Copenhagen Wrap-Up

The Copenhagen climate change conference concluded Saturday after all nations in attendance agreed to "note" the conference document, titled the Copenhagen Accord.

A handful of the 192 nations present refused to approve the Accord, which was hammered out behind closed doors by President Barack Obama in cooperation with India, China, South Africa and Brazil. As a result, the conference voted to note which countries are in agreement and those that are not, including Tuvalu, Bolivia, Costa Rica and Venezuela.

The move sidesteps the United Nations requirment for unanimous agreement. Because the Accord is not legally binding, the notation is enough to create a political statement, which in effect, is all that the conference was able to achieve.

Let’s review what the Accord does and doesn’t include:

Goal: The Accord "recognizes" a need to keep global temperature  increases below 2 degrees celsius. However, it does not set mid or long-term emissions targets needed to achive the goal. Two annexes to the Accord will record the emissions pledges offered by developed and emerging nations. 

The final document also does not include any mention of halving global emissions by 2050 or considering a new target of 1.5 degrees celsius–two elements that were included in early drafts.

Funding: Perhaps the only concrete achievement of the accord is a section calling for $100 billion a year to fund mitigation and adaptation in poor nations by 2020. An annex records the pledges for "fast-start" financing for the years 2010-2012 from the EU, Japan and the U.S.

Timeline: A proposal attached to the Accord calls for a legally binding treaty to be implemented by the end of 2010. (Reuters reporting)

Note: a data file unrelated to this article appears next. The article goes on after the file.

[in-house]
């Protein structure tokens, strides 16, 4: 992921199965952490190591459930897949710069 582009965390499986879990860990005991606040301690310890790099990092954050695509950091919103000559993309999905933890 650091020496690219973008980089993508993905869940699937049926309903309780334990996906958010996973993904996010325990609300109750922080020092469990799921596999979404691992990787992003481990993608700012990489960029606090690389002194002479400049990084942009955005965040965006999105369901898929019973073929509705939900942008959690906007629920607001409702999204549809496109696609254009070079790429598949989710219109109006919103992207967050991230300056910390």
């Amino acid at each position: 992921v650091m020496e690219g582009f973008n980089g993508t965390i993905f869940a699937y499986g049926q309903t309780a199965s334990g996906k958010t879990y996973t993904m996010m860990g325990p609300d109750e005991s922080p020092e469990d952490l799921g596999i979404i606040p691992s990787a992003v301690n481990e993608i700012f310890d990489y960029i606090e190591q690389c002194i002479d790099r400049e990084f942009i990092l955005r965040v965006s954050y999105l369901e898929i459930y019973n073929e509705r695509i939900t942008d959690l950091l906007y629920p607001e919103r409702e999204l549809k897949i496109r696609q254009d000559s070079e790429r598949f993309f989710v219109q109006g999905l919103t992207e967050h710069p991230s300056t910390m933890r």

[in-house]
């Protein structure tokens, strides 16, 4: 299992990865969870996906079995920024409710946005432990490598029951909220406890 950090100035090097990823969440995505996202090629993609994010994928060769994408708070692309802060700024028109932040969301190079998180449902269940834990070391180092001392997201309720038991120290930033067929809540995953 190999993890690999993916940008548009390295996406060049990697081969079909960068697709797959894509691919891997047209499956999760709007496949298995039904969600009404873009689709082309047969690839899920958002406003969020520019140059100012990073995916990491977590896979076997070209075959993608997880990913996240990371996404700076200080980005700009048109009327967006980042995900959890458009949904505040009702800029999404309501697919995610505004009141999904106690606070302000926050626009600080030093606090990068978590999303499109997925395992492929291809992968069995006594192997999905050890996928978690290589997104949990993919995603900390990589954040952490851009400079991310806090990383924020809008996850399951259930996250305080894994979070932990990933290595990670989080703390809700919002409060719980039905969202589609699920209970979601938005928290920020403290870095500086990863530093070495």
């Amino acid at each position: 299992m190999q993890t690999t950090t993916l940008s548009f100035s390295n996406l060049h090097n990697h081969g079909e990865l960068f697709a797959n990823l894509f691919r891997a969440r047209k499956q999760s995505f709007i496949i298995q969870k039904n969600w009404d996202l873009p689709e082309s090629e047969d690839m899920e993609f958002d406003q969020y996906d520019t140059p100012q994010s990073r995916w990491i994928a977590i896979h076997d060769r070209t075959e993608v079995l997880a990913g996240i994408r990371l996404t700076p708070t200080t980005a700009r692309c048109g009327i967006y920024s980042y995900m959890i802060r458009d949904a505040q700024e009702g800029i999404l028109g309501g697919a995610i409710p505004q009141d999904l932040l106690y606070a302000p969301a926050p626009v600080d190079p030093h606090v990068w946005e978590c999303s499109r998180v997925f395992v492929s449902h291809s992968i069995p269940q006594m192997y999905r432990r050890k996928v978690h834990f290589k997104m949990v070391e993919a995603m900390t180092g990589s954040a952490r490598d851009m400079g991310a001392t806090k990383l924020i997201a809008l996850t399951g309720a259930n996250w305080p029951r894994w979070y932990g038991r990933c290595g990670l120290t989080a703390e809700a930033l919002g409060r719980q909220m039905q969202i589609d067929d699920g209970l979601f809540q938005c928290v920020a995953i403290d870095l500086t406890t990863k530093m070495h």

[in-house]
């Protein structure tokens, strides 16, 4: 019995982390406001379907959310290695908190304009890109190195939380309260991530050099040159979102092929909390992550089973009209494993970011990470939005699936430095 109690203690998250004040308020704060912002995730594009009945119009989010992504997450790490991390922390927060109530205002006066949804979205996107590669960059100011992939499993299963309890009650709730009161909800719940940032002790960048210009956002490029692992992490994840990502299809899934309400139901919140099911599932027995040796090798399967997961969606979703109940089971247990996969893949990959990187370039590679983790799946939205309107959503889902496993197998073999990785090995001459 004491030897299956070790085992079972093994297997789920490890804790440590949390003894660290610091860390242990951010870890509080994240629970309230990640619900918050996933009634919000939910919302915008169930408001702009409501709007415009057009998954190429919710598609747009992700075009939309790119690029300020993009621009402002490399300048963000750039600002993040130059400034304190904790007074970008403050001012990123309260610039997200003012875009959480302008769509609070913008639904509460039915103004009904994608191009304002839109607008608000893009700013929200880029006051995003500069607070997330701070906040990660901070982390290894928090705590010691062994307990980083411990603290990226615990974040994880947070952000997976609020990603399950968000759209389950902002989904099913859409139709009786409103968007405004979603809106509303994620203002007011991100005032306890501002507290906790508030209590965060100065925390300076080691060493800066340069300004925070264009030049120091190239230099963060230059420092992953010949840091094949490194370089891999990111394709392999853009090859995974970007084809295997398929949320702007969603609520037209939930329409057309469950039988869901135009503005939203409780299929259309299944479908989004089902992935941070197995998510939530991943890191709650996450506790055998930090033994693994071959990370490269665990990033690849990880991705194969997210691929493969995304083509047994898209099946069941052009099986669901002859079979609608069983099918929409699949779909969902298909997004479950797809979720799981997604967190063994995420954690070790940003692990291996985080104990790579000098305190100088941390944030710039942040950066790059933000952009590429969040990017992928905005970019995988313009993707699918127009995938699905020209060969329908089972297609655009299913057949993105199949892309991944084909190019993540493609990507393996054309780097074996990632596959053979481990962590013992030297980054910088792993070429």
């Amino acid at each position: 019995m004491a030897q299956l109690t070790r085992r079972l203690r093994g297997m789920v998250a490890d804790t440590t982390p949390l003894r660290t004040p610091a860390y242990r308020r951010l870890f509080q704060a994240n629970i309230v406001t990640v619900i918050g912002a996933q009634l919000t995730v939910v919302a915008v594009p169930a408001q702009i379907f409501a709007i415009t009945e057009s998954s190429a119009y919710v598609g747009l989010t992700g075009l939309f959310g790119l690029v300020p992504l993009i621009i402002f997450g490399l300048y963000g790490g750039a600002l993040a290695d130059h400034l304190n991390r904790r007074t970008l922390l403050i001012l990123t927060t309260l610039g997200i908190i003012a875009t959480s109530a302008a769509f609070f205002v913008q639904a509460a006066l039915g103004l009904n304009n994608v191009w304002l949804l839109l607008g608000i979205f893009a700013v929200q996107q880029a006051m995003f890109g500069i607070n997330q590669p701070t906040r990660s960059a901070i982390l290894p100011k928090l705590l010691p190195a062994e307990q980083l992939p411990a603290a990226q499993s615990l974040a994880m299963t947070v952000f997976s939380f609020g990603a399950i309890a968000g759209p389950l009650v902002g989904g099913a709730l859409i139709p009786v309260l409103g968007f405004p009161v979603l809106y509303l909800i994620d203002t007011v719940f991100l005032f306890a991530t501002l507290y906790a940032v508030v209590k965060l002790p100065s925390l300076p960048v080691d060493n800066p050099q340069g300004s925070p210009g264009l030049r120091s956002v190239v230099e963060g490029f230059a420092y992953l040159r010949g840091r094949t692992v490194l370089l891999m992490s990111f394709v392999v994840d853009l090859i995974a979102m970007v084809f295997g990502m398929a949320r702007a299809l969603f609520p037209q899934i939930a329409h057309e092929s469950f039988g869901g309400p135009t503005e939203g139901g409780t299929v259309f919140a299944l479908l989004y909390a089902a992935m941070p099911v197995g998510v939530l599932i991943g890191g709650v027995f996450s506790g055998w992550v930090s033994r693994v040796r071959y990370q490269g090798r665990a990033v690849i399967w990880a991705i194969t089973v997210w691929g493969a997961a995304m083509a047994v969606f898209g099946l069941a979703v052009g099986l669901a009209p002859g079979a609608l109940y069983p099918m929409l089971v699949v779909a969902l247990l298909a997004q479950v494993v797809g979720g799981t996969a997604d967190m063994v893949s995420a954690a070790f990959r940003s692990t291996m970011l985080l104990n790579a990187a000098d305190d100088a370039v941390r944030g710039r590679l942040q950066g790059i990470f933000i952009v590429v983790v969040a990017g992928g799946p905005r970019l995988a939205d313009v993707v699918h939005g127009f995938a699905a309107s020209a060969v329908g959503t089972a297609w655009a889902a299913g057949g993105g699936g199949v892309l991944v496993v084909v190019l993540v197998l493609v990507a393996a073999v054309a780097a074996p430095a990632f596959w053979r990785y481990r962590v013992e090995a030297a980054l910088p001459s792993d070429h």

Forest Failure: Despite high hopes for an agreement on the reducing emissions from deforestation and degradation (REDD) program, the final document puts nothing into place, though it does for the first time mention the need to provide incentives for reducing emission from deforestation and forest degradation."

In the end, Copenhagen was a disappointment for many environmentalists who had high hopes for an agreement of historical proportions. On the upside, the conference mobilized more than 100 heads of state and made clear that the common path forward is a low-carbon future.

On the downside, the two-year Bali roadmap seems like a waste of time. Aside from the fact that time was needed to bring a new US presidential administration into place, a six-month roadmap would have been plenty to reach the non-agreement attained in Copenhagen.

The emissions reduction pledges brought to the conference were an achievement, but none of them changed. Rather than serving as the starting point for the give-and-take of normal negotiating, they proved to be cut in stone. A Reuters report blames this on the negotiating process inherent to the United Nations and questions the organization’s role in future climate change efforts.

It is yet to be seen whether international efforts will move forward in the months ahead, or whether the fingerpointing will escalate. To a certain extent, developed nations have already said China and other developing nations are to blame for stubbornly clinging to the Kyoto Protocol. 

In his press conference, President Obama criticized this view saying developing nations should be "getting out of that mindset, and moving towards the position where everybody recognises that we all need to move together." (Guardian reporting)

However, many developing nations said the final Accord was the result of a negotiation process that repeatedly sidelined their interests.

 Lumumba Stanislaus Di-aping, spokesman for the developing world’s ‘Group of 77 and China’ said: "This represents the worst development in climate change negotiations in history. Gross violations have been committed today."

A New York Times analysis published Sunday examines how Copenhagen and the health care debate on Capitol Hill affect the Obama administration’s prospects for the new year. Read that coverage at the link below.

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